Today, no common enterprise tool solves this problem well. CMDBs are limited to infrastructure-centric configuration management, while tools like Chef and Puppet are focused on VM-level configuration. Qubell is a new kind of devops platform that give enterprises ability to define, codify and enforce the validity of configurations of applications and business services from deployment to destruction. Whether the organization uses Qubell or home-grown alternatives, there are common principles of configuration management that have to be supported:
Decompose applications into internal components and services, codify the dependencies, version all configuration data and keep it under source control.
Identify external dependencies that can affect the validity of the configuration. This includes database connections, middleware containers, network services, internal SOA services, external APIs, tools, libraries and infrastructure services, to mention some.
Identify implicit dependencies such as reliance on the shared data that can be changed by other applications. Implicit dependencies are hard to track, test and manage. Whenever possible, substitute implicit dependencies by explicit interfaces and APIs.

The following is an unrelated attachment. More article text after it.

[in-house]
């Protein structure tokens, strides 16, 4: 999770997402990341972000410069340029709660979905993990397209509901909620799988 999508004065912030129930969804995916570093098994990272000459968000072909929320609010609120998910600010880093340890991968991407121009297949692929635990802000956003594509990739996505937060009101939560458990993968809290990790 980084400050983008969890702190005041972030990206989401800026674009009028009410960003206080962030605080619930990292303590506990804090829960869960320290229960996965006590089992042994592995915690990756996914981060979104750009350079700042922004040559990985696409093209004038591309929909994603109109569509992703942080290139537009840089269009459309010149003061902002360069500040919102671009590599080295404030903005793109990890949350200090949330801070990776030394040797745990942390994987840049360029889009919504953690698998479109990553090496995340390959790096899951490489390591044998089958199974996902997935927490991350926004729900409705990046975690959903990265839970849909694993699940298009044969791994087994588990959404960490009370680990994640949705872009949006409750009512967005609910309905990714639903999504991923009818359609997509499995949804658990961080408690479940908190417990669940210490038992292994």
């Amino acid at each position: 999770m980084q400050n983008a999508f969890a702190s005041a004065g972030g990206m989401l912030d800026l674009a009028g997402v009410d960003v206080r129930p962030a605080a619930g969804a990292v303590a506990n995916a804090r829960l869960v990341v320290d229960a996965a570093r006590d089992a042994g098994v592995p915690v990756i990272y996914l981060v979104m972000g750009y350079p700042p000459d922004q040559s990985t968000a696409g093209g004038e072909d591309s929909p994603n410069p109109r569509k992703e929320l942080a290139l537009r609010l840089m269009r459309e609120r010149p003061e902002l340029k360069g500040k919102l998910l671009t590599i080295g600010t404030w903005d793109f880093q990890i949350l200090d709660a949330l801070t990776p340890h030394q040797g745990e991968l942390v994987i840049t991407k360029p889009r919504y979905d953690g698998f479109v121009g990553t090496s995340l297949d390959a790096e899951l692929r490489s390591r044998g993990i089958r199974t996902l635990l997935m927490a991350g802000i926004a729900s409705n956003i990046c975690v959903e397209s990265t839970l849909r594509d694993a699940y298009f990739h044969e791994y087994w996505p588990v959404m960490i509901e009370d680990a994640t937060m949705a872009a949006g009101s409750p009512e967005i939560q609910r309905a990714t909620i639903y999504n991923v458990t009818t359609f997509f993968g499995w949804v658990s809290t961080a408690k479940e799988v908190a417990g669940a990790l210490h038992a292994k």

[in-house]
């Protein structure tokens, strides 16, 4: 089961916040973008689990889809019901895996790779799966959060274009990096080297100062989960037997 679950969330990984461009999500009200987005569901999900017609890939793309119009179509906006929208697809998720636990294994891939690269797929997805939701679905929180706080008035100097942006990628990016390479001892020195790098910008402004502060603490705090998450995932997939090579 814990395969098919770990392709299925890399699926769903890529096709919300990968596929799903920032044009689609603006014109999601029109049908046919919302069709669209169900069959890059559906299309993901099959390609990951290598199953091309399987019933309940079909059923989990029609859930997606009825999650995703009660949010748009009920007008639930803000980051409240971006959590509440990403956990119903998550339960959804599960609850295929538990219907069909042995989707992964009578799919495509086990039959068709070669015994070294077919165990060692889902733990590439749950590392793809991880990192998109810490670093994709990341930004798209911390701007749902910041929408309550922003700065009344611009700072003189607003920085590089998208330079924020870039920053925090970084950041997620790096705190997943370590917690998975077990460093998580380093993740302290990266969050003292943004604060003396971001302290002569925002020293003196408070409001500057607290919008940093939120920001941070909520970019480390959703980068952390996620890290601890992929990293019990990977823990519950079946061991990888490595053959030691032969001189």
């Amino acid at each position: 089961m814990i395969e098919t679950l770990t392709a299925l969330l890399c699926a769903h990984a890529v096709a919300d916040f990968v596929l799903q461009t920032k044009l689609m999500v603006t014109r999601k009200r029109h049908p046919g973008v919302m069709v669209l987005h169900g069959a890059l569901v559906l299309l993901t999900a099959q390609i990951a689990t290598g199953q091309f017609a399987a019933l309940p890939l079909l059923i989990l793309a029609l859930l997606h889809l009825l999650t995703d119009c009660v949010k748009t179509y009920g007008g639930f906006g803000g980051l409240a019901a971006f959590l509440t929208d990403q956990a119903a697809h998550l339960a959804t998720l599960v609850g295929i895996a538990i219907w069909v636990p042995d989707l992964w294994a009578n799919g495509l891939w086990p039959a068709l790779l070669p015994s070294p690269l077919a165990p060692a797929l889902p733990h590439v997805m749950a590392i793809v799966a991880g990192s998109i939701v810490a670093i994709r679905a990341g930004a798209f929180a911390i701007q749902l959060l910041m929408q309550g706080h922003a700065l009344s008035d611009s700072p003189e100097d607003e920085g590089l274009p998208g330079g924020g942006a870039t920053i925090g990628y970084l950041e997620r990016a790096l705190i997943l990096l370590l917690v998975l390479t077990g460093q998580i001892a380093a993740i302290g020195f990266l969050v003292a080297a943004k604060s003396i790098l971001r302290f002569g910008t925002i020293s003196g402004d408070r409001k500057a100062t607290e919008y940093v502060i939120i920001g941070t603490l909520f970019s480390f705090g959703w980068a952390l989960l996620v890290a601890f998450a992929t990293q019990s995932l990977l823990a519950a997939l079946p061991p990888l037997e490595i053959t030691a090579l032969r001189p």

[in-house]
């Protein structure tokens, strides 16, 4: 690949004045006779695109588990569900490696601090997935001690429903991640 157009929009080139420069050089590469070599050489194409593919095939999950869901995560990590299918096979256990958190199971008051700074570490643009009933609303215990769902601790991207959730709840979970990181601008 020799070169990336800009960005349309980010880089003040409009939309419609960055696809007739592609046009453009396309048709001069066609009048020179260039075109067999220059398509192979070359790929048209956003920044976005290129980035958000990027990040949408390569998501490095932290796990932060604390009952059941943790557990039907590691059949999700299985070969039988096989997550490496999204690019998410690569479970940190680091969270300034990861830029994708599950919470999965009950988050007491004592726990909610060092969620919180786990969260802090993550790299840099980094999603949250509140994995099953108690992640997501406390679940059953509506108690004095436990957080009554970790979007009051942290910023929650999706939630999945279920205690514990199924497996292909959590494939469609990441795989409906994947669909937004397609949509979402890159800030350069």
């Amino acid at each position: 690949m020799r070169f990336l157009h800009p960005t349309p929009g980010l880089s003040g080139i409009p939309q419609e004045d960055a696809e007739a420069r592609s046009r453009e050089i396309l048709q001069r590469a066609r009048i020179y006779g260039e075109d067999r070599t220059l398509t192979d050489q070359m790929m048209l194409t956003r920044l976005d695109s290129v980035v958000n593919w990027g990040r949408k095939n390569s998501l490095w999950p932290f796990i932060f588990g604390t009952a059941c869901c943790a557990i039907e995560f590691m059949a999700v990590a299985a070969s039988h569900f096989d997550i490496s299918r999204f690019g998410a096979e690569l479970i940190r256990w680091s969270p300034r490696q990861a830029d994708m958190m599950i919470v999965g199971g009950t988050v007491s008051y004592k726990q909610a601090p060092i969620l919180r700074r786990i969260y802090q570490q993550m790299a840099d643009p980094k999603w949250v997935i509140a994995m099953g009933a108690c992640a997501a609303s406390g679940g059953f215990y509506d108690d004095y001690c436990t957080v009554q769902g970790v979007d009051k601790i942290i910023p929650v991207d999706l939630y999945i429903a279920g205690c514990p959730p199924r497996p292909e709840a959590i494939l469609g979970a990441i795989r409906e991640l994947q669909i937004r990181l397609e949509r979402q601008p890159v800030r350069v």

At deployment time, check that all dependencies have been successfully resolved before finishing the deployment.
For deployment into test environments, assure that all external services are accessible from that environment. This often means distributing a test instance, a proxy or a stub of the external service with test instance of the application.
Write automated regression tests that exercise internal, external and implicit dependencies. For stress and performance testing, investigate the impact of the load and throughput of the external systems on the behavior of the service.
3. Dynamic test environments replace static infrastructure
Most companies have dedicated infrastructure for different functions, such as development, testing, staging, production. The infrastructure is allocated once, configured for a specific purpose and never taken down until the project or the function is no longer relevant.